*** look the person in the eye, speak their name, offer words of orientation (the body of Christ, the bread of heaven, the blood of Christ, the cup of salvation) and then the recipient becomes the servant.

the passion of the would-be presidents

to smack your opponent rapidly depress "a s d f." to move your preferred candidate, use the arrow keys. enjoy!

Wednesday, March 19, 2008

The Dreaming Tree Has Died: Lamenting a Formerly Great Band

It’s hard to believe it’s been 10 years since the Dave Matthews Band released, in my opinion, their masterpiece, Before These Crowded Streets. As one who worshiped 1996’s Crash, I didn’t think anything could top it. I was wrong. BTCS captures what the band’s trademark jam/improvisation style and highlighted each member’s talent. Just listen to Carter Beaufort’s drums on “Rapunzel” or Boyd Tinsley’s violin on “The Stone.” What about Leroi Moore’s sax on “The Last Stop” or “Stay (Wasting Time)?" This was DMB at their best. Four-minute diddies are for radio bands. DMB are not a radio band, which is what made this album so great…radio tried to turn “Crush” into a hit by trimming the damn thing in half…all it did was strip it of its groove. Eleven tracks (though, at 40 seconds, “Pantala Naga Pampa” hardly counts), seventy minutes—in an era where singles are championed, it stressed the album as a whole…which explains the album’s many “interludes” (some of which are so badass, I wish there were lyrics and an extra six minutes to them).

Unfortunately, the dreaming tree has died. BTCS songs, by and large, have fallen out of the DMB’s touring repertoire, in favor of fan (and by fan, I mean the drunk a-hole and his slutty girlfriend next to me) favorites “Where Are You Going” and (please shoot me in the face) “All Along the Watchtower.” Instead of starting a concert with the fury of “The Last Stop”, they opt for the phone-it-in “Ants Marching” or “Grey Street.” I long for the simpler days…I saw DMB in Lexington, Kentucky on November 20, 1998. 13 songs played over 2+ hours, the bulk coming from BTCS…the definition of an ideal DMB concert. Before everyone from Delta Tau Delta got a copy of The Lillywhite Sessions and thought they were insiders…before Glen Ballard stuck an electric in Dave’s hands…before Dave traded songs about getting high for government manifestos (please leave political songs to Neil Young, Bono, or Bright Eyes)…Before These Crowded Streets found a way to capture everything that was right about a once great band. Looking back ten years, sad to say, this was the last stop.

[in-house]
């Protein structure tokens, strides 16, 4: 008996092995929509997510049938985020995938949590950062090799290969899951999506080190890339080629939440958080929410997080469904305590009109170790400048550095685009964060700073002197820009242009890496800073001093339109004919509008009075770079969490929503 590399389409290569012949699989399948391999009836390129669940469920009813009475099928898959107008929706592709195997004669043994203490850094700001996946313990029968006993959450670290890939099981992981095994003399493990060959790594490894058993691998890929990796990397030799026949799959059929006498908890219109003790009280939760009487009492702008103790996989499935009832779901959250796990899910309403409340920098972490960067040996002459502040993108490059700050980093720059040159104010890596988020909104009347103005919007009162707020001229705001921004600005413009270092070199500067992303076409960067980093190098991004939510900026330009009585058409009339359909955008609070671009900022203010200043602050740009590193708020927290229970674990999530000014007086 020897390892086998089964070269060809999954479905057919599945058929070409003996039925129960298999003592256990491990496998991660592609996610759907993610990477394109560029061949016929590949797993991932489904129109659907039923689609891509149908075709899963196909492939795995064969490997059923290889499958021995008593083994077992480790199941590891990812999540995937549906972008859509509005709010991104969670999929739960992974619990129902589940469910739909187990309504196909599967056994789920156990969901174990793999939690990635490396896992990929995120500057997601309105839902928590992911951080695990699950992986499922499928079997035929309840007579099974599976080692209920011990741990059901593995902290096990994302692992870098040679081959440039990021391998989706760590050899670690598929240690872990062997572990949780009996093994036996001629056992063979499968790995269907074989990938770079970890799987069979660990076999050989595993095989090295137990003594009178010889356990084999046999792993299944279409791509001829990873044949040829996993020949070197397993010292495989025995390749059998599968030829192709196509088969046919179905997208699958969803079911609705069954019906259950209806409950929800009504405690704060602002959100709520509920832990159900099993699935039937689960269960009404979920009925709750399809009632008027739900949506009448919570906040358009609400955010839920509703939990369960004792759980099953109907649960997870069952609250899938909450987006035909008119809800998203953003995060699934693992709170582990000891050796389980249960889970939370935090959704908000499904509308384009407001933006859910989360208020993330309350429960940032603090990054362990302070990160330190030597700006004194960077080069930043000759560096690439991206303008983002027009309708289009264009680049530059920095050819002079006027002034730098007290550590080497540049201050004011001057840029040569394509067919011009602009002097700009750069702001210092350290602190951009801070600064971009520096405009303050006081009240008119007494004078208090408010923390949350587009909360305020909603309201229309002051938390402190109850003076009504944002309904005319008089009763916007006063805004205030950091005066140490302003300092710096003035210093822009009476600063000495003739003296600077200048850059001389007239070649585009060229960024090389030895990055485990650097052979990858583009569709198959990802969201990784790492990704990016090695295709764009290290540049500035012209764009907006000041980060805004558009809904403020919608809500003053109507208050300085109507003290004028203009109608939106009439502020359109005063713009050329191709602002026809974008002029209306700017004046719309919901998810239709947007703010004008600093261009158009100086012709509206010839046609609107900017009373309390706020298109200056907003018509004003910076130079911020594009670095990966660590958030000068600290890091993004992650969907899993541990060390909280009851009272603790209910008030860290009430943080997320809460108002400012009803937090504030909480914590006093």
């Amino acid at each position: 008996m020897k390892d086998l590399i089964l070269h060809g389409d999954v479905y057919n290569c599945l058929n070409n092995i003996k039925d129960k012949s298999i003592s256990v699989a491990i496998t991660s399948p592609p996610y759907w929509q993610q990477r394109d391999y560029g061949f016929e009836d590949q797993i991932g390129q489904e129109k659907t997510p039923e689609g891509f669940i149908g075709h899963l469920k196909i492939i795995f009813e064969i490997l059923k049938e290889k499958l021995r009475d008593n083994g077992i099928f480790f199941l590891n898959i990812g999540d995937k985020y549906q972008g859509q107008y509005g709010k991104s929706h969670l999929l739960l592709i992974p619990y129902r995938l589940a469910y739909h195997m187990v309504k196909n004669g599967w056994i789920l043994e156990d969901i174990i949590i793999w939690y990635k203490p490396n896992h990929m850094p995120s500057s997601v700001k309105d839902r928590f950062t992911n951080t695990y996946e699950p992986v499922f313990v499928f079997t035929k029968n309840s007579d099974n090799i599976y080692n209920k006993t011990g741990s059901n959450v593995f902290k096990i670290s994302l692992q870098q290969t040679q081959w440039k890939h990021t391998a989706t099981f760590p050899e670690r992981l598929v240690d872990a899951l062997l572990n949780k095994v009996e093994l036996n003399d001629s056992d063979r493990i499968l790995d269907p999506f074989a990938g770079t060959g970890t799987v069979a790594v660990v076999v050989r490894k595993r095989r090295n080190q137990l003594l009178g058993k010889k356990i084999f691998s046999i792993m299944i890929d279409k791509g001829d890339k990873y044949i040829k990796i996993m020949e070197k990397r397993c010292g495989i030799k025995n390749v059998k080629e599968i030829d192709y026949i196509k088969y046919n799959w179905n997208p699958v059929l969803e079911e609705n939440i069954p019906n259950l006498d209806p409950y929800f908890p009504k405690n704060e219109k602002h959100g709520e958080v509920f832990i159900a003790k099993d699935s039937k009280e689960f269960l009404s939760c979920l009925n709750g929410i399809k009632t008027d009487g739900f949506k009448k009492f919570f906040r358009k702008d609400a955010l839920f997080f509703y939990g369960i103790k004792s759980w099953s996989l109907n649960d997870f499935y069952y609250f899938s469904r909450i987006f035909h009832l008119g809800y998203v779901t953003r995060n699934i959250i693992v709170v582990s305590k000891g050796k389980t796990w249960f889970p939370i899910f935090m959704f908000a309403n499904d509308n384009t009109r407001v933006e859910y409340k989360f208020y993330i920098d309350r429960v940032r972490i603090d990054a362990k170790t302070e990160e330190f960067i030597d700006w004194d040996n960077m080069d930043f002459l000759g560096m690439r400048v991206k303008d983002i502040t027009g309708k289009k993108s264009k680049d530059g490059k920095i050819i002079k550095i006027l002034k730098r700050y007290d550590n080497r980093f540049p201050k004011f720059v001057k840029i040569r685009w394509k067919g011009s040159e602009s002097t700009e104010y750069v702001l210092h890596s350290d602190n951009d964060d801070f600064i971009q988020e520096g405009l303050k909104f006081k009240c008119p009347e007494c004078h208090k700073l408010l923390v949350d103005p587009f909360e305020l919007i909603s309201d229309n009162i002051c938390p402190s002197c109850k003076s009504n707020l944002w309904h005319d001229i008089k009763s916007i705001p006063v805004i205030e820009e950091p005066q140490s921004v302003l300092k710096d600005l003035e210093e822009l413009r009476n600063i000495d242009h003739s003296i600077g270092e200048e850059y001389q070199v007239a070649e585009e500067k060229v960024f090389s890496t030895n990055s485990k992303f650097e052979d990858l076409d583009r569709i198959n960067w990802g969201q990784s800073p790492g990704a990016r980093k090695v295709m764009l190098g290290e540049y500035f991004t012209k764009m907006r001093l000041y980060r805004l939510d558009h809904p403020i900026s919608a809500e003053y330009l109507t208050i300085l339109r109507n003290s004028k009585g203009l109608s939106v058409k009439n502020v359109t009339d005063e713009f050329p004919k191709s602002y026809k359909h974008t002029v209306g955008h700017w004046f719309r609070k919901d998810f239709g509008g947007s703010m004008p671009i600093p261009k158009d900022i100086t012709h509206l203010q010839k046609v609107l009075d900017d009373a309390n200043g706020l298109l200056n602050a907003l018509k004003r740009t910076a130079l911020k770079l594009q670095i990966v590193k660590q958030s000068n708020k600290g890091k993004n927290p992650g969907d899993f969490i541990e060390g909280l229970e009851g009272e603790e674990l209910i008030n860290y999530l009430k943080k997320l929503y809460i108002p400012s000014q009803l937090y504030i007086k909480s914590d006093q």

Kevin Smith Clark

Monday, March 17, 2008

memorandum from captain random

on sunday morning a young man who has been attending the gathering for only a few weeks came forward to make a confession of faith and be baptized. during his confession the guy said something like: "i don't know if any of you would call yourselves born again, but i feel like i have been born again. after a long period of struggle God has given me the faith of a child and i now know what it is to be filled with wonder." this confession was at once remarkably beautiful and a little peculiar, for as pastor phil and i discussed after the service, neither of us has used "born again" language to talk about the reconciliation of God in many years,* yet this man still spoke of God's radical work of restoration in this way. needless to say it was a beautiful sunday.

preston took his first tottering steps today. when interviewed later he responded that it was one small step for man and one giant leap for preston-kind.

i have the pink-eye yet the pix incessantly swears that she didn't fart on my pillow.

i am currently struggling through my last seminary class and considering whether i should show up at graduation with obama '08 plastered across the top of my mortar board.

there is a lot of cool emergent stuff coming up in the next couple of months. on april 29th will sampson will be visiting the boston cohort in order to discuss themes related to his book justice in the burbs. then, on august 3rd doug pagitt, tony jones and mark scandrette will be stopping by the gathering to belatedly commemorate the seventeenth anniversary of sadaam hussein's toppling of kuwait, hold court on why Christians shouldn't just pray and talk a little about their new books as well. good times.

* in fact, i don't think i have ever used that language to describe my, or prescribe others', experience. not that there's anything wrong with that.
i'm an idiot. please save me from myself.

as i've mentioned once or twice before in this space, reciprocity is a sonuvabitch. last week i admonished the pix for letting preston play with her cell phone since, as i wisely noted at the time, "he will definitely break it and we don't have the money to replace it."

based on your knowledge of the gentry law of marital reciprocity you can no doubt guess what happened next .

as a result i am currently looking for a used sprint phone that i can transfer my data onto and use for personal and business use. if you have an old sprint phone lying around or have a friend who might an extra burner, please take advantage of this opportunity to save me from myself. i'd also be willing to purchase a used sprint phone if it is in good condition, includes a charger and costs less than $20.

now if you'll excuse me, i have things to do, people to meet and words to eat. f*&^!!!